Mortgage Practices Face Congressional Spotlight
With subprime home mortgage lenders in the headlines for roiling financial markets and foreclosing on a record number of homes, industry leaders are bracing for fallout from Democrats in Congress.
The new majorities in both chambers are moving to crack down on what they call predatory lending practices. Late last week, Senate Banking, Housing and Urban Affairs Chairman Chris Dodd (D-Conn.) praised federal regulators for meeting his request to extend certain protections to subprime borrowers. And Rep. Carolyn Maloney (D-N.Y.), who chairs the Financial Services subcommittee on financial institutions and consumer credit, on Tuesday set a March 27 hearing to start probing the issue.
The scrutiny comes at a rough time for subprime lenders, reeling from a collapse in demand for their loans as default rates have climbed. Freddie Mac, the mortgage-backing giant, last week announced it would stop buying subprime home mortgages. Meanwhile, Fremont General Corp., a leading lender, said it will quit making the loans, and New Century Financial Corp., another industry leader, revealed it is under federal scrutiny for accounting irregularities.
Nevertheless, the industry’s Washington, D.C., advocates maintain the loans — for which payments start cheap then rise sharply after two or three years — have helped spur homeownership rates among poorer borrowers. They are urging lawmakers to proceed cautiously. And despite the rash of bad press, even consumer advocates who have stepped up pressure on the companies here agree that Congress is likely to oblige.
The House is widely expected to move first. Maloney said her subcommittee will conduct “multiple hearings” to study the issue and determine what to do next. “If legislation turns out to be the best remedy, our committee will take charge,” she said in a statement.
Committee members Reps. Brad Miller and Mel Watt, both North Carolina Democrats, will provide one starting point by reintroducing a bill they first dropped in 2004 to create a federal standard they say cracks down on abusive practices while preserving low-income borrowers’ access to credit.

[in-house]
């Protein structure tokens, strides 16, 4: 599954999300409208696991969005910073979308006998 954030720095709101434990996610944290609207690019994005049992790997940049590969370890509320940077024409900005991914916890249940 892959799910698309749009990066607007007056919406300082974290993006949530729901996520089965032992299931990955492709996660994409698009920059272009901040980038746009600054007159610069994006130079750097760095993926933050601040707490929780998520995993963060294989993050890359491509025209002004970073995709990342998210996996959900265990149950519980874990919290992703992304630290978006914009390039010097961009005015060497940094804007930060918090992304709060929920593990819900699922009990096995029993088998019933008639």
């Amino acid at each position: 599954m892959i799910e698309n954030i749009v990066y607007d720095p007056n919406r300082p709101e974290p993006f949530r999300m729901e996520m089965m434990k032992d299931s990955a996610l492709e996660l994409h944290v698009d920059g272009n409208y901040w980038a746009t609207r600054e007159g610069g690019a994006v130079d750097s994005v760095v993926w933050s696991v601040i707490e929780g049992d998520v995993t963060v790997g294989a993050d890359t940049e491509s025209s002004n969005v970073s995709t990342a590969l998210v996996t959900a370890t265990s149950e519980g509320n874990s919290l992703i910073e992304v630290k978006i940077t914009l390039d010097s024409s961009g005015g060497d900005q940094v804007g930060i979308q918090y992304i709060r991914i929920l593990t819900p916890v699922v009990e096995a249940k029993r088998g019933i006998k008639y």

Several people close to the issue said it could be summer or late fall before a measure reaches the House floor. A spokesman for Financial Services Chairman Barney Frank (D-Mass.) declined to discuss timing for action.
In the meantime, lobbyists for the banks that issue the loans are busy hashing out what, precisely, they could swallow if Democrats impose new restrictions on the industry.
An e-mail that circulated last week among banking lobbyists working the issue said, “What we are working on creating is a comprehensive industry plan to address the concerns created in foreclosures and the pressure being brought by consumer groups and congress [sic].” The memo goes on to lay out about a dozen areas of concern, reporting varying degrees of agreement among industry players.
Others close to the process said lobbyists leading the charge for the lenders are drafting legislative language to serve as an industry mark.
“Various of us have certainly been talking about ideas that you could use to address any of these issues,” said Wright Andrews, executive director of the Coalition for Fair and Affordable Lending, which represents subprime lenders. “We’re trying to get as much consensus as possible.” Earlier this year, Andrews filed to organize his group, previously an informal coalition, as a 501(c)(6), the tax code designation for a trade association.
Meanwhile, Dodd spokesman Marvin Fast said the Senator “has put the industry on notice that they have a responsibility to clean up these practices.”
“If not, Sen. Dodd has stated he stands ready to look at legislative means to fix these problems,” he said.
Economic analysts estimate that foreclosures on subprime loans more than doubled last year over rates in 2005, and consumer advocates predict they are on pace to reach one in five of all loans issued over the last two years. Organized into a loose collective called the DC Financial Services Coalition, groups including the Consumer Federation of America, the Center for Responsible Lending, ACORN and the National Council of La Raza are pressing for a better underwriting standard for brokers, to extend to them liability for the products they sell.
They also want to limit “pre-payment” penalties, assessed to some borrowers when they sell their homes in the first few years after purchasing. And they want lawmakers to examine the fees lenders assess, and whether lenders should maintain responsibility for loans even after they’ve sold them in the secondary market.
But advocates acknowledge privately that mortgage interests maintain strong ties on both sides of the aisle, and they likely will have to allow some concessions to the industry if they hope to move a bill. Prime among them is a measure to pre-empt state laws with a federal standard.
Consumer groups agonize such a provision could leave borrowers worse off in states that have already adopted tough restrictions on subprime lenders. But mortgage lenders argue the measure is necessary to replace a needlessly costly and complex patchwork of state and local regulation.
Both sides agree that with such a technical subject at hand, the legislative effort will turn on detail. “Our attitude at present is to work with [Frank] to facilitate creation of a bill that protects consumers without harming them in the marketplace,” said Kurt Pfotenhauer, a top lobbyist for the Mortgage Bankers Association. “It just isn’t clear yet where the trade-offs are.”
Andrews acknowledged there have been trouble spots for the industry recently, but with “chaos in the marketplace” he said he hopes lawmakers will let the dust settle before taking it on.